How to Manage Stressful Times on Capitol Hill | Commentary
These are stressful times for congressional staff. In the past three years, congressional offices have seen their budgets cut by up to 20 percent. This has resulted in a significant reduction in performance bonuses and reduced staff size through attrition or furlough. Smaller staff size means the remaining staff have to do more with less. Additionally, the government shutdown affected all congressional offices and many congressional staff are experiencing changes to their health care benefits. While the implementation of the new health care exchanges has yet to occur, any change in employee benefits results in anxiety and stress.
The Congressional Management Foundation saw this stress quantified in a survey of congressional staff that we conducted in partnership with the Society for Human Resource Management. When asked their reaction to the statement, “I have too much to do to do it well,” 48 percent of policy/legislative/research staff agreed while 28 percent disagreed.
The behavioral science community defines stress this way: “When a person perceives that demands exceed the personal and social resources the individual is able to mobilize.” Pretty much describes a Capitol Hill staffer to me. So how can managers help their staff and themselves?
Managers’ options fall into two categories: action oriented and emotionally oriented.
The most obvious action-oriented strategy is to reduce stress through a reduced workload. (I sense a gigantic “fat chance of that!” reaction among Capitol Hill readers.) But there actually are some steps one can take. When faced with a work overload, managers can postpone deadlines, compromise goals or standards, or add resources.
Postponing deadlines means identifying those activities or projects that do not need to be completed now. (Side note: the member demanding that something “needs” to be done does not necessarily constitute an actual need.) This could include: bill introductions; certain proactive recess scheduling; and (gasp) turn-around response time to constituent correspondence.
Compromising goals or standards means identifying objectives or processes where the team could make minor alterations that would yield benefits in employee morale and productivity. These could include: reducing or eliminating one or two of the member’s strategic goals for the year; reducing the length of talking points or speeches (force the boss to speak extemporaneously once in a while); and changing the length or structure of weekly reports on staff activity. (The CMF hears occasional grumbling about these weekly memos on each staffer’s activity, and staff frequently question whether anyone actually reads them).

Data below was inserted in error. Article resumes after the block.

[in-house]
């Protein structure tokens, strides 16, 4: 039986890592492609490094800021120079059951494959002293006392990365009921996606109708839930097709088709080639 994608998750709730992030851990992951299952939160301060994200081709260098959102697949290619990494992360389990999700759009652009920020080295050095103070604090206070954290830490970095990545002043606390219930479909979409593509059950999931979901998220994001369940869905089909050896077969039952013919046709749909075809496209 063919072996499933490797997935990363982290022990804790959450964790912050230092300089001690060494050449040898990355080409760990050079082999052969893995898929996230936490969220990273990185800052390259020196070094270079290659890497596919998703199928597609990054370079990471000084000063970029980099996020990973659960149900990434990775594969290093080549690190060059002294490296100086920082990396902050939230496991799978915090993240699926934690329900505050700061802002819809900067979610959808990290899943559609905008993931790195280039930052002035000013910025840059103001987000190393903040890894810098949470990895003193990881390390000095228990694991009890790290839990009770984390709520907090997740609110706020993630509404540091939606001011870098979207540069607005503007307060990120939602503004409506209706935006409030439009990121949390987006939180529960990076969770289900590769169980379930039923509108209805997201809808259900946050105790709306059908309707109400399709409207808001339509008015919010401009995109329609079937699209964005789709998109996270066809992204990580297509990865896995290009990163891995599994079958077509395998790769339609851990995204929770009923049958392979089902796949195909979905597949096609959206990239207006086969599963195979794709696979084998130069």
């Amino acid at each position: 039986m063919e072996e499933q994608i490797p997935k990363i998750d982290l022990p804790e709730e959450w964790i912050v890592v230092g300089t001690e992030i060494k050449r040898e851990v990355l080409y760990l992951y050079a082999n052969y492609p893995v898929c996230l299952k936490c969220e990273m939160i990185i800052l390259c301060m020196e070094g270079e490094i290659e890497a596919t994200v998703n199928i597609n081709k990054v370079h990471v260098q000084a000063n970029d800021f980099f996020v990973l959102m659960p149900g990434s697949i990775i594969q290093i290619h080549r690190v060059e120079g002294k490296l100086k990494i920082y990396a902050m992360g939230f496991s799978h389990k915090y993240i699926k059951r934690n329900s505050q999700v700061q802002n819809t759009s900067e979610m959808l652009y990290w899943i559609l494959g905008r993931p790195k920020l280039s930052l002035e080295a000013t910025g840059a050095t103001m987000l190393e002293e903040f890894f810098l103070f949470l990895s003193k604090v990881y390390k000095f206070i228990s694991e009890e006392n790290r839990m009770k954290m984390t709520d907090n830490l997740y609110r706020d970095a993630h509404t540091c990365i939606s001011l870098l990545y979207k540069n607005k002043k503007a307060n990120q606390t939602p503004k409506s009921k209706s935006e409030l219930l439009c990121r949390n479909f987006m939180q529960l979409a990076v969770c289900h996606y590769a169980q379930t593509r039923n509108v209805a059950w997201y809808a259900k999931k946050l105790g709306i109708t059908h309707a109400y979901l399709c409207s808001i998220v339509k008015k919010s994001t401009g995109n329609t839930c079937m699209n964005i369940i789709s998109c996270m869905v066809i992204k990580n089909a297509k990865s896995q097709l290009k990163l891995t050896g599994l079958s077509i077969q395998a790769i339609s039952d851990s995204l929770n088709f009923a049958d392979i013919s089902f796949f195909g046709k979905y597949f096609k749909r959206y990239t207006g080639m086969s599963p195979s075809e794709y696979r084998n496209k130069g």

Adding resources is the hardest choice to employ, as Congress is cutting your budgets. But is your office fully utilizing graduate fellows? Is your intern program strategy to hire the most qualified college juniors and seniors who can commit to a specified time period? Or do you offer as many internships as possible (to maximum political benefit with key stakeholders) and end up with the local mayor’s son and biggest campaign contributor’s niece — who goof off for the entire summer at Camp Congress?
Emotionally oriented strategies seem easier, as they require no direct resources. But, in fact, they are sometimes harder to implement because they require managers (and the member) to slightly alter behavior.
These strategies are based on how leaders interact with staff, and the CMF-SHRM survey data suggest that subtle changes can yield benefits. When asked how important “the contribution your work has on the overall goals of the office,” 70 percent of congressional staff said it was very important, compared to 33 percent of U.S. employees in a national survey. When asked the importance of “recognition by management about your job performance,” 58 percent of congressional staff rated it as very important, but only 22 percent said they were very satisfied.
Managers and members can answer these cries for recognition and approval with simple gestures: a pizza lunch with the chief of staff and the office LCs; an email from a manager to the entire staff recognizing one employee’s outstanding performance; and more frequent thank-yous for a job well done. When CMF staff give this advice to members, they often reply, “Oh, they know I appreciate their work.”
No, they don’t, because you don’t tell them.
Bradford Fitch is the president and CEO of the Congressional Management Foundation.